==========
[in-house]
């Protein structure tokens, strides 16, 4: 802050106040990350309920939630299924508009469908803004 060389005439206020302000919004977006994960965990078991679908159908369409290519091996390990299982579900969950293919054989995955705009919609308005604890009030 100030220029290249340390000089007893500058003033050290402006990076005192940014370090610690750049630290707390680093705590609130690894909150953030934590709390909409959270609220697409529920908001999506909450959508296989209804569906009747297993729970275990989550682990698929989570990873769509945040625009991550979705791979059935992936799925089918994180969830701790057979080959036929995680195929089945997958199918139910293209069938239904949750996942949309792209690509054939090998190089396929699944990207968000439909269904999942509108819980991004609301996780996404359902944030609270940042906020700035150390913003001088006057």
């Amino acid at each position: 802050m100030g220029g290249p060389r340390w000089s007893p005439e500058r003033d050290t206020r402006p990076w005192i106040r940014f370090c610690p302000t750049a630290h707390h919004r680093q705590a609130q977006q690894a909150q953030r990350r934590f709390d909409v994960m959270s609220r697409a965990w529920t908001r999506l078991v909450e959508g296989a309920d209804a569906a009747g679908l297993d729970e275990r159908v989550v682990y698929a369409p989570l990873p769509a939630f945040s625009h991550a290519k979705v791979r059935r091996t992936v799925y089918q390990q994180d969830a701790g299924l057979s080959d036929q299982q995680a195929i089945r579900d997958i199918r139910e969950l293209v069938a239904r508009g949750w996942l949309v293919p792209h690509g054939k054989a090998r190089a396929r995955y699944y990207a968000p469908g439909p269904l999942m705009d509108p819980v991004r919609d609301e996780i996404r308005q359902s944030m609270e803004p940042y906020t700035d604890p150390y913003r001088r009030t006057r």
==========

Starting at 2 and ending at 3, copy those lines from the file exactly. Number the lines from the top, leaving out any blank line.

């Protein structure tokens, strides 16, 4: 802050106040990350309920939630299924508009469908803004 060389005439206020302000919004977006994960965990078991679908159908369409290519091996390990299982579900969950293919054989995955705009919609308005604890009030 100030220029290249340390000089007893500058003033050290402006990076005192940014370090610690750049630290707390680093705590609130690894909150953030934590709390909409959270609220697409529920908001999506909450959508296989209804569906009747297993729970275990989550682990698929989570990873769509945040625009991550979705791979059935992936799925089918994180969830701790057979080959036929995680195929089945997958199918139910293209069938239904949750996942949309792209690509054939090998190089396929699944990207968000439909269904999942509108819980991004609301996780996404359902944030609270940042906020700035150390913003001088006057």
């Amino acid at each position: 802050m100030g220029g290249p060389r340390w000089s007893p005439e500058r003033d050290t206020r402006p990076w005192i106040r940014f370090c610690p302000t750049a630290h707390h919004r680093q705590a609130q977006q690894a909150q953030r990350r934590f709390d909409v994960m959270s609220r697409a965990w529920t908001r999506l078991v909450e959508g296989a309920d209804a569906a009747g679908l297993d729970e275990r159908v989550v682990y698929a369409p989570l990873p769509a939630f945040s625009h991550a290519k979705v791979r059935r091996t992936v799925y089918q390990q994180d969830a701790g299924l057979s080959d036929q299982q995680a195929i089945r579900d997958i199918r139910e969950l293209v069938a239904r508009g949750w996942l949309v293919p792209h690509g054939k054989a090998r190089a396929r995955y699944y990207a968000p469908g439909p269904l999942m705009d509108p819980v991004r919609d609301e996780i996404r308005q359902s944030m609270e803004p940042y906020t700035d604890p150390y913003r001088r009030t006057r």